Yes, I’ve had three miscarriages and even just physically I was not fit to work or do anything for any of them, to say nothing of my emotional state. The last one I needed an operation, too, so that was more days off. My husband’s company, normally a slow moving behemoth, stepped UP. He had time off to take care of me and our kid, everything, no questions asked. While it was “only” three days, but it made all the difference in a really terrible situation.

    3. Woodswoman*

      I’d be curious as to how the time missed by your colleagues was coded, though. Whether they are hourly employees or salaried ones can impact that for sure, but also, they could have been using FMLA (and possibly short-term disability) rather than paid or even unpaid bereavement.

      To your point, though, the human decency component should allow employers to come up with some kind of creative solution, even if it isn’t officially bereavement.

    4. Wendy Darling*

      When my mom’s health took a sudden turn for the worse I applied for my state’s paid family medical leave, but she passed away before my application was processed so I was no longer eligible for that (which, tbh, seems like an unfortunate gap — “Oh your loved one who was so sick you needed to take off work to care for them is dead? Back to work IMMEDIATELY!”). My company offers a full week of bereavement leave for close family, and I also took 2 weeks of PTO after that because I just needed some time.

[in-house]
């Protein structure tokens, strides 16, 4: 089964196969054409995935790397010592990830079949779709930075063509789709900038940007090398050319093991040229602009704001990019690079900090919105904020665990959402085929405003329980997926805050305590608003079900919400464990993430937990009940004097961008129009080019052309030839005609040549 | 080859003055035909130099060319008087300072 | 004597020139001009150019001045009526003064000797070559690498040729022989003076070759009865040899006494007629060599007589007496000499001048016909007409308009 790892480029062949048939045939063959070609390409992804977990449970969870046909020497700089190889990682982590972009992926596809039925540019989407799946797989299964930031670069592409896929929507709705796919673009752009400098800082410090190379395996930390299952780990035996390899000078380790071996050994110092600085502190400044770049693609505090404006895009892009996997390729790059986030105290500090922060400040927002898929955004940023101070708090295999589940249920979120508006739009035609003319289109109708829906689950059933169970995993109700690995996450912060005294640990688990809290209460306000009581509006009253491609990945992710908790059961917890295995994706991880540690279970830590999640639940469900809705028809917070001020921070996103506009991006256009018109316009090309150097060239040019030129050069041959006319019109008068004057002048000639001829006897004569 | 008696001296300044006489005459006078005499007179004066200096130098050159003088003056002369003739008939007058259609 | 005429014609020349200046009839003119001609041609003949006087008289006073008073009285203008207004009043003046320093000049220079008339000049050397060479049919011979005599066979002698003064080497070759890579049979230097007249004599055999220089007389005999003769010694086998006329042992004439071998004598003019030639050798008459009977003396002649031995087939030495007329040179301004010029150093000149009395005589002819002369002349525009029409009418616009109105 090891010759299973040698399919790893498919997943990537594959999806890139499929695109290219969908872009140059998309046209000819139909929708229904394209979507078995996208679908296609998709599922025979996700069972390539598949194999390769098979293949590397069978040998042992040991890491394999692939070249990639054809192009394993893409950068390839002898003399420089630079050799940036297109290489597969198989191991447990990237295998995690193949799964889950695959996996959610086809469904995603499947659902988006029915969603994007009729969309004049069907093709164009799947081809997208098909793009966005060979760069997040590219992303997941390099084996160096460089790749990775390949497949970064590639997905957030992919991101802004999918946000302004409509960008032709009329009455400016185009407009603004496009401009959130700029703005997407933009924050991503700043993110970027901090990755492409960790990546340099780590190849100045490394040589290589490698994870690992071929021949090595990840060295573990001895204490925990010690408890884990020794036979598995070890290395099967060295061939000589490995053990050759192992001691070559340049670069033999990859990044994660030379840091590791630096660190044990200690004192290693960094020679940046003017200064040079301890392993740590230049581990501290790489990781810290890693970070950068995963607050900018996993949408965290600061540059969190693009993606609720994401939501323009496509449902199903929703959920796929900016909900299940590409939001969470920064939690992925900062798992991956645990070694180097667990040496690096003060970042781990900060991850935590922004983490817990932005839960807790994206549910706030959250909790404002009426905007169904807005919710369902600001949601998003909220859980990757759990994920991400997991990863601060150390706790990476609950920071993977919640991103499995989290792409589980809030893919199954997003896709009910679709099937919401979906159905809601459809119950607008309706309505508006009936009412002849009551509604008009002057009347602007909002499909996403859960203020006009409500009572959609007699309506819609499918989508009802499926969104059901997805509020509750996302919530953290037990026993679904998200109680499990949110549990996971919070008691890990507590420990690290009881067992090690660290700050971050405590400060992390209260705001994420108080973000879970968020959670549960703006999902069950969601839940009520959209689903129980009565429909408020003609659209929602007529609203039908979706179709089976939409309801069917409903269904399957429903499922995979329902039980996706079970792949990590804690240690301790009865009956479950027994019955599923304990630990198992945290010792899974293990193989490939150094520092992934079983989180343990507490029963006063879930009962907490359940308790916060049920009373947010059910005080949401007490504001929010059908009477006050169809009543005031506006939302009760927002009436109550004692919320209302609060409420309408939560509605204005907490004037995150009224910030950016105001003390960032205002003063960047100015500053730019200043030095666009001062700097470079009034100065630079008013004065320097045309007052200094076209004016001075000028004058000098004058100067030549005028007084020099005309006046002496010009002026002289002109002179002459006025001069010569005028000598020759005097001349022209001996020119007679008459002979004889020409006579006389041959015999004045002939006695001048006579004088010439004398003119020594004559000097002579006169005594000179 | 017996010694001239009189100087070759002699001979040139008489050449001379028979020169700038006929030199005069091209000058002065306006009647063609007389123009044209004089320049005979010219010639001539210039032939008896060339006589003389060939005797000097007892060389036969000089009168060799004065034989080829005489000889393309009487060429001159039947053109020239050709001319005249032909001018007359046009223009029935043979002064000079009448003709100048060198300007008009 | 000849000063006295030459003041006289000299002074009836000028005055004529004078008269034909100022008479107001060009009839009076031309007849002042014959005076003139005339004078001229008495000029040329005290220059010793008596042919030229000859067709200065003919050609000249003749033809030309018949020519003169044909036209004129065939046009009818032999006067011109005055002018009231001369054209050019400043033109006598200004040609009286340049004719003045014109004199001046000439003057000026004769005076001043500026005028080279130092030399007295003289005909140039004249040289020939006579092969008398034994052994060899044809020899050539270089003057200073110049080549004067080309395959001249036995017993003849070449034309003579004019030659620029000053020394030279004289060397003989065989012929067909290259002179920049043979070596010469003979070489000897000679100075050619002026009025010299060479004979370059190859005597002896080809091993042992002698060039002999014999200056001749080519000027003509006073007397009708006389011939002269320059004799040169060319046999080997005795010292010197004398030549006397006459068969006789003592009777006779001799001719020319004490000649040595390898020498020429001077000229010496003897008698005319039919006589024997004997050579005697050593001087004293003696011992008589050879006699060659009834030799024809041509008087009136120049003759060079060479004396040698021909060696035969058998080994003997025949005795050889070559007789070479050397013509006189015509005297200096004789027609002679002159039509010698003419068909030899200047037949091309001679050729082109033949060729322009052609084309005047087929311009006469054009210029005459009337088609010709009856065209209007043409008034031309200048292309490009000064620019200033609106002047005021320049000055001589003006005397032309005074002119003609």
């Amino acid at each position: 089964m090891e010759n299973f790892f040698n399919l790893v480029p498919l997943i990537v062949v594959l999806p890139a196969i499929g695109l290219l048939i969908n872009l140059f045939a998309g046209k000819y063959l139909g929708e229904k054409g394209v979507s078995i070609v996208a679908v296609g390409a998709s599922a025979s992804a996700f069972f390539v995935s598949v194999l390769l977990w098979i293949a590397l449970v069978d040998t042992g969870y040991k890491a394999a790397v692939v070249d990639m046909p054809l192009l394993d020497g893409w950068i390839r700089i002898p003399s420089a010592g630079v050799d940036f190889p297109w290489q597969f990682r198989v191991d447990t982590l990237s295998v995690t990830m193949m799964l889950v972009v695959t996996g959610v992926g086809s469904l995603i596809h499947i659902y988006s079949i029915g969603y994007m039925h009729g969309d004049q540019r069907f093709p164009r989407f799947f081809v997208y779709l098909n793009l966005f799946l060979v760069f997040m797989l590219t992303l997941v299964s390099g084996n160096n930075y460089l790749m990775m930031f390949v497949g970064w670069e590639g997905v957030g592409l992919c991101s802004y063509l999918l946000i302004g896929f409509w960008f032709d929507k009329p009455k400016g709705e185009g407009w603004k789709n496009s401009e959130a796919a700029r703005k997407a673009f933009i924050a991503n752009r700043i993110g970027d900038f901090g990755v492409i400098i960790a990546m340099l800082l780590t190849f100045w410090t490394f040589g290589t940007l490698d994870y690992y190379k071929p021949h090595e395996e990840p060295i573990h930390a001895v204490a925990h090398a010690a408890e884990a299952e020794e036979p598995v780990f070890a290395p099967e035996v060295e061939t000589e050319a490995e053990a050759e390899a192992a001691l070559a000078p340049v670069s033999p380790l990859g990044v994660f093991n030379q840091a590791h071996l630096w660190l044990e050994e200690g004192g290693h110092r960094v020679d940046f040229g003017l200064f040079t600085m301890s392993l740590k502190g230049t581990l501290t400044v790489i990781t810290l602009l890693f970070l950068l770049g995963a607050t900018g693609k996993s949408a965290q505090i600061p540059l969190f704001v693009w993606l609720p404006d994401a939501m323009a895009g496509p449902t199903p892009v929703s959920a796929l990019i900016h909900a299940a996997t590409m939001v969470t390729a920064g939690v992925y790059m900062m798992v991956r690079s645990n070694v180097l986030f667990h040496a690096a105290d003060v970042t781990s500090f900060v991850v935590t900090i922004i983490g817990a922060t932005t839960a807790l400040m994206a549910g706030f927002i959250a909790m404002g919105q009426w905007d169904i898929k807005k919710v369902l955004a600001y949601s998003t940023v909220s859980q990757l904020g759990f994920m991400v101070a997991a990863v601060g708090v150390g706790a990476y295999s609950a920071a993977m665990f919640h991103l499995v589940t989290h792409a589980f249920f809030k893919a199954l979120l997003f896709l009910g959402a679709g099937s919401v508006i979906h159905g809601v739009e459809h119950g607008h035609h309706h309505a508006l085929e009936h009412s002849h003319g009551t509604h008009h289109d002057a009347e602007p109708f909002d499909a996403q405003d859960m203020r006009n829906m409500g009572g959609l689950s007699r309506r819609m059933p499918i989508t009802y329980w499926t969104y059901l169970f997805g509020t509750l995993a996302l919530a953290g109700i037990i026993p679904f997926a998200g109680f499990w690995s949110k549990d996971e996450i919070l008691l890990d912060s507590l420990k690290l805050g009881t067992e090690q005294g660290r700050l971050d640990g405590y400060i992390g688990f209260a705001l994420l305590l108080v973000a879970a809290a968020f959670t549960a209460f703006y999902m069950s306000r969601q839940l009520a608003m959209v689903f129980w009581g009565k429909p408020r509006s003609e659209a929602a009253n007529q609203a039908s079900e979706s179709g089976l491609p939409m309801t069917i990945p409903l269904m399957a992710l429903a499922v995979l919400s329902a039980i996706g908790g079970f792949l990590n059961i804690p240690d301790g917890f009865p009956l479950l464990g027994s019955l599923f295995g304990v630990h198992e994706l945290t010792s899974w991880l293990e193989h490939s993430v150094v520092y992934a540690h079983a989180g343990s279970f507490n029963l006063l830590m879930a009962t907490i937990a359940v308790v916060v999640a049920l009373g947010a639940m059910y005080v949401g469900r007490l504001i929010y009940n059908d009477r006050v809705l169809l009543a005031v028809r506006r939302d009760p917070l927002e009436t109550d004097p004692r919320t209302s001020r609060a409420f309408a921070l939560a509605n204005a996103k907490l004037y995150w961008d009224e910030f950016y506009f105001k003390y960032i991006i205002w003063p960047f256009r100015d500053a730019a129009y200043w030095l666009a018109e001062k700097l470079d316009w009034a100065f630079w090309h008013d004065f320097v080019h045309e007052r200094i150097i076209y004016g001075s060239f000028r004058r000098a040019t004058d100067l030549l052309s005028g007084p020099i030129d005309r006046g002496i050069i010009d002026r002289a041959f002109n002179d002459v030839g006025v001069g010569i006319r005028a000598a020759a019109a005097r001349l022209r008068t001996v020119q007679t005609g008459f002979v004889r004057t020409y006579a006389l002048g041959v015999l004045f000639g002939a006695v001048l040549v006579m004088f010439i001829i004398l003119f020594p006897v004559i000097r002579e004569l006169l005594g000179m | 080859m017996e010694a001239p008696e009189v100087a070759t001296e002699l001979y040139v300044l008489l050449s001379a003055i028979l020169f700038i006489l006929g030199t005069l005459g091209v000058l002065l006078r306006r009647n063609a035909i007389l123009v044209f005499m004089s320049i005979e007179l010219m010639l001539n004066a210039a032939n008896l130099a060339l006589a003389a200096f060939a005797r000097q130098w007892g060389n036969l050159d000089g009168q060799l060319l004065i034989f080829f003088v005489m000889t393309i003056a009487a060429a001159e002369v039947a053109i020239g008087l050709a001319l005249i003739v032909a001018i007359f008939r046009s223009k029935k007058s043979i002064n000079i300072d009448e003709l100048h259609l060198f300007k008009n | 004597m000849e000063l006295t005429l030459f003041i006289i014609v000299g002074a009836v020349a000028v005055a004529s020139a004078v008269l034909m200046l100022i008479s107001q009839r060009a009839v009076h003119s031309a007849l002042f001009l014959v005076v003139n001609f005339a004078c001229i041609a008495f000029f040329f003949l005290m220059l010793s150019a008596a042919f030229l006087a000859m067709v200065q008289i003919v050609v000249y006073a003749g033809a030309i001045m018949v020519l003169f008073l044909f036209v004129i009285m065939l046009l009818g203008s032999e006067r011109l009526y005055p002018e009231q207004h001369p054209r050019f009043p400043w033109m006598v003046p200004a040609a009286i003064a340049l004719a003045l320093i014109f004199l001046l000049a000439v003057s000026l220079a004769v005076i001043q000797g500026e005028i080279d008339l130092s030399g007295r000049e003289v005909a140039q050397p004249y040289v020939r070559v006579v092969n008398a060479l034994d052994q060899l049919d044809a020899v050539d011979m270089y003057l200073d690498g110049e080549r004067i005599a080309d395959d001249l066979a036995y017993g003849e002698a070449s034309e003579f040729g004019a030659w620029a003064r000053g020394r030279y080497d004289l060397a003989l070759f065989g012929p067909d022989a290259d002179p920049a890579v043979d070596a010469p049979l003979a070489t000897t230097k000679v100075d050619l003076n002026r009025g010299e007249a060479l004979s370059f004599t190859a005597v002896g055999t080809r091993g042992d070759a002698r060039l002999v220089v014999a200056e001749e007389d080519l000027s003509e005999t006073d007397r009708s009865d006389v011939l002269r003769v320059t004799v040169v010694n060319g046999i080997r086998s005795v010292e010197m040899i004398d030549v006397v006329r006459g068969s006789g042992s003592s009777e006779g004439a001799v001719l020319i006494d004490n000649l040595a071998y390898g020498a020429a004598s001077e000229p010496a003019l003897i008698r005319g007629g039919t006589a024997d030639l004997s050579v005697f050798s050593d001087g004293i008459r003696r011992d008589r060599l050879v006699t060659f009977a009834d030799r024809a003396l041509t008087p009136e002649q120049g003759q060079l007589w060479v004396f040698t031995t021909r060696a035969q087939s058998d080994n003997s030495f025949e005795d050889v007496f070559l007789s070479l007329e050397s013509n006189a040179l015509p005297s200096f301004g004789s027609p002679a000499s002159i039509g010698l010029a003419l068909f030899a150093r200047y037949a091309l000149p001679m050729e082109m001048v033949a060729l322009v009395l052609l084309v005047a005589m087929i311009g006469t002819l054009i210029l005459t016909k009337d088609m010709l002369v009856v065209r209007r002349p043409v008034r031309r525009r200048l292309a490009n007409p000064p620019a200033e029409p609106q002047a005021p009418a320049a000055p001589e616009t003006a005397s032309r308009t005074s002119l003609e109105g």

This was absolutely not a problem in my workplace. We have unlimited PTO (at our managers’ discretion) and if anyone said boo my manager shut it down before I heard of it.

      At a previous job I had a coworker whose wife almost died giving birth to twins, lost one of the babies, and the other baby was in the NICU for months. He was on leave for something like 3 months, came back for a few weeks, and then went back on leave for a bit because he wasn’t ready. I don’t think all of it was paid, but his job was there for him when he came back and if anyone had said an unkind word about it they would have been nuked from orbit. I happily took on some of his workload where I could.

    5. EA*

      I have had a miscarriage. I think sick leave is more appropriate for a miscarriage, and sick leave + additional bereavement for a stillborn (there are medical definitions of each). I did not disclose my miscarriage when I took sick leave for it. It would have been very uncomfortable to request bereavement leave, which is usually for handling the “logistics” of a death in the family. But my job has a very generous sick leave policy.

      The real issue here is your horrendous PTO and sick leave policy.

    6. iglwif*